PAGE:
Working with both internal and external partners, the New York State Department of Health protects the health, productivity, and well-being of all New Yorkers. Of strategic importance is improving the quality and availability of data. Central to this effort is the need for more reliable information about technology use pertaining to the increasingly diverse populations of New York State (NYS). To this end, the New York State Department of Health Office of Minority Health and Health Disparities Prevention (OMH-HDP), in partnership with the University at Albany School of Public Health and Bassett Research Institute, developed the New York State Media and Technology Use Survey study. The aim of the survey was to describe technology use, health information-seeking patterns, and preferences for receiving health information among a sample of NYS residents with oversampling of rural and Hispanic/Latino populations to facilitate future analyses of these subgroups. These subgroups are priority populations to OMH-HDP due to disparate health outcomes and a need to develop and disseminate effective health messages. The analyses for this paper focus on the overall sample of NYS residents; more detailed analyses of the rural and Hispanic/Latino respondents are presented in separate publications [14,15]. In this paper, we address the following questions:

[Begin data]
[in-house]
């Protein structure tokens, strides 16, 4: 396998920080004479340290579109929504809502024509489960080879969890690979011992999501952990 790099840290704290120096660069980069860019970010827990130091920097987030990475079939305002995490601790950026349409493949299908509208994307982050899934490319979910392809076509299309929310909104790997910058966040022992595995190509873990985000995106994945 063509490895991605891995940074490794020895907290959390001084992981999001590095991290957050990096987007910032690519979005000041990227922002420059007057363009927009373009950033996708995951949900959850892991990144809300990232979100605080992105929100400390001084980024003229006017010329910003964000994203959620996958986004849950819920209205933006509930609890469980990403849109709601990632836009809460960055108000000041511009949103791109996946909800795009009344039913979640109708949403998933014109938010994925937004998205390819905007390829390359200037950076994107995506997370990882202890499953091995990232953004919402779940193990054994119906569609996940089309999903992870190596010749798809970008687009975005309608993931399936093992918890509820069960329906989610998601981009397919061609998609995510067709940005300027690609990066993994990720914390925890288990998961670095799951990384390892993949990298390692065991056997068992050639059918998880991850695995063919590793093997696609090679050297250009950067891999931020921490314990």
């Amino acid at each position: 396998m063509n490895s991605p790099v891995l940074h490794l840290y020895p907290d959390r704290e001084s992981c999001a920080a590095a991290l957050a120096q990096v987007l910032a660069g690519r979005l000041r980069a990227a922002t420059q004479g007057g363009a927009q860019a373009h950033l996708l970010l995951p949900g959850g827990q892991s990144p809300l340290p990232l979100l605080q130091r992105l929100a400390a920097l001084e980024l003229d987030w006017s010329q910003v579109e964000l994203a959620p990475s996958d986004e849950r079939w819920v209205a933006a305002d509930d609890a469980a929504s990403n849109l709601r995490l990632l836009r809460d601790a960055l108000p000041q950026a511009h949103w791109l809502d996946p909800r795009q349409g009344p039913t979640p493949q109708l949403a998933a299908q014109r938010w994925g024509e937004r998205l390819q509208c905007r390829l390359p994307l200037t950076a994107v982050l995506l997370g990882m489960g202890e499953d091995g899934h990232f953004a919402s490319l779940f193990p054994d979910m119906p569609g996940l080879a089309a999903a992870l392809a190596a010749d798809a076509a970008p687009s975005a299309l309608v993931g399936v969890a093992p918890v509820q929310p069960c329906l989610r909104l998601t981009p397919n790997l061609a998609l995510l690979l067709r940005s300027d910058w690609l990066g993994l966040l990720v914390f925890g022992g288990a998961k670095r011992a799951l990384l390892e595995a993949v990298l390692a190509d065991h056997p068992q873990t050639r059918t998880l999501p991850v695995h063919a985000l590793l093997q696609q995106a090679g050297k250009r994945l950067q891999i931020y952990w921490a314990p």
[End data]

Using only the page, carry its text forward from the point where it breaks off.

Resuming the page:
1. What is the level of access to digital technologies, including computers, the Internet, cell phones, smartphones, and texting?
    2. What is the frequency of use of various media channels, including email, search engines, online newspapers/magazines, social networking sites (SNS), online videos, video chat, Twitter, online bulletin boards (ie, Pinterest), text messaging, and smartphone apps?